The Child Victims Act, which is a bill that will extend the statute of limitations to allow victims of childhood sexual abuse to seek justice against their abuser, is expected to pass both houses of New York State’s legislature on Monday.
Final details on all the provisions within the Child Victims Act will be available sometime after the state legislature’s vote. However, after Gov. Andrew Cuomo announced an agreement had been reached on the bill, Maryalice Demler of WGRZ Channel 2 interviewed attorney Barry Covert to discuss specific components that will be included in the Child Victims Act. Click the video below to watch the the full interview. Some of components discussed include:
Statute of Limitations for Childhood Sex Abuse Victims
Under the current statute of limitations in New York State, individuals who were the victim of a sex crime as a child only have until the age of 23 to pursue criminal charges or a civil claim against their abuser. When the Child Victims Act is signed in to law, survivors of childhood sexual abuse will have until the age of 28 to file criminal charges against their abuser and until the age of 55 to pursue a civil lawsuit.
One Year Look-Back Window for Survivors Past the Statute of Limitations
With the passage of the Child Victims Act, New York will become the 49th state in the country to extend the statute of limitations for victims of childhood sexual abuse. The Child Victims Act will include a one year “look-back window”, which will allow victims of any age to pursue a civil lawsuit against their abuser. This provision will give victims, including those who are beyond the ages stated in the statute of limitations, a one-year window to seek justice against their abuser.
New York State Governor Andrew Cuomo delivered his 2019 ‘State of the State’ address on Tuesday, January 15th. One of the items Gov. Cuomo discussed in his address was a proposed law known as the Child Victims Act, which was created to afford more time to victims of childhood sexual abuse to seek justice.
WIVB News 4 recently aired a report detailing the potential impact of the Child Victims Act. Attorney Barry Covert, who represents several survivors of sexual abuse by Catholic Priests, was interviewed by WIVB for their report.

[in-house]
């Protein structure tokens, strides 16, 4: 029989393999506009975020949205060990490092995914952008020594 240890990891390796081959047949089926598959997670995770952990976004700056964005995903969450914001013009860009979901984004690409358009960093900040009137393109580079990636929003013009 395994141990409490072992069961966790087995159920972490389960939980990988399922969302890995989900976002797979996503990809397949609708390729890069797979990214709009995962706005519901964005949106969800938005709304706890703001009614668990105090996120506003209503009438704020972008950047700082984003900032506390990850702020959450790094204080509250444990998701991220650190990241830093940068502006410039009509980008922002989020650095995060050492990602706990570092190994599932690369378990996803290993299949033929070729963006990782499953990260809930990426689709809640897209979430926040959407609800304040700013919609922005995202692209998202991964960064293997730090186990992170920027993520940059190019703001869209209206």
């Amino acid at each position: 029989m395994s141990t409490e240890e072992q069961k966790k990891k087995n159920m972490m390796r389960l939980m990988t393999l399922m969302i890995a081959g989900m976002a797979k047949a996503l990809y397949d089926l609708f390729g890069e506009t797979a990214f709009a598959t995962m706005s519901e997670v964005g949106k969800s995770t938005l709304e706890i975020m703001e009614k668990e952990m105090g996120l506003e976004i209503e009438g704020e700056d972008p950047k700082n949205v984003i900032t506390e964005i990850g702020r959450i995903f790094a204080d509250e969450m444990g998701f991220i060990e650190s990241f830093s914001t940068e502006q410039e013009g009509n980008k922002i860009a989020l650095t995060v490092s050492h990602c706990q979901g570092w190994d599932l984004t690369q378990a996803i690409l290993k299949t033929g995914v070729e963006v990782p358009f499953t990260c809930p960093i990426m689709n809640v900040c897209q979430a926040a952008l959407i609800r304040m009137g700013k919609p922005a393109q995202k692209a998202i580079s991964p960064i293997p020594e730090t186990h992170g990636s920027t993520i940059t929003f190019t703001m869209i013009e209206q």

The Child Victims Act is legislation that has been subject to debate among New York State lawmakers for several years. Under current New York State law, an individual who was the victim of a sex crime as a minor is only able to pursue criminal charges and civil claims against their abuser until they are 23 years of age. The Child Victims Act would expand the limits that abuse victims face to pursue justice in the criminal and civil courts of New York State.
As reported by WIVB, different versions of the Child Victims Act have been proposed over the years with varying provisions. While the exact provisions of the most recent version of the legislation are still under discussion, three provisions that are reportedly part of the latest legislation are:
- Extending the statute of limitations from the age of 23 to the age of 28 for child sexual abuse victims to file criminal charges against their abuser;
- Extending the age limit from 23 years old to 50 years old for child sexual abuse victims to file suit against their abuser in civil court; and
- Establishing a one year window for child sexual abuse victim to file a civil lawsuit against their abuser, no matter how many years have passed since the abuse took place.
Click below to watch WIVB’s full report on the Child Victims Act, including perspective from attorney Barry Covert.
If you have questions about the legal rights of sexual abuse survivors or if you have been the victim of childhood sexual abuse, click here to contact Barry Covert.
The NIH and FBI Launch Investigation Into Undisclosed Influence of Foreign Entities on Domestically Funded Research
The National Institutes of Health (NIH) and Federal Bureau of Investigation (FBI) are teaming up to investigate the veiled influence of foreign entities that are involved with United States domestic research. The implications could be vast; with the potential to dismantle research projects and lead to significant civil and/or criminal investigations.
The NIH and FBI are acting upon the suspicion that foreign entities are covertly funding and coordinating with domestically funded research; thereby obtaining confidential grant application information, shaping research funding decisions, duplicating our studies, usurping our findings and intellectual property, as well as perhaps illegally collecting state secrets and classified scientific information.
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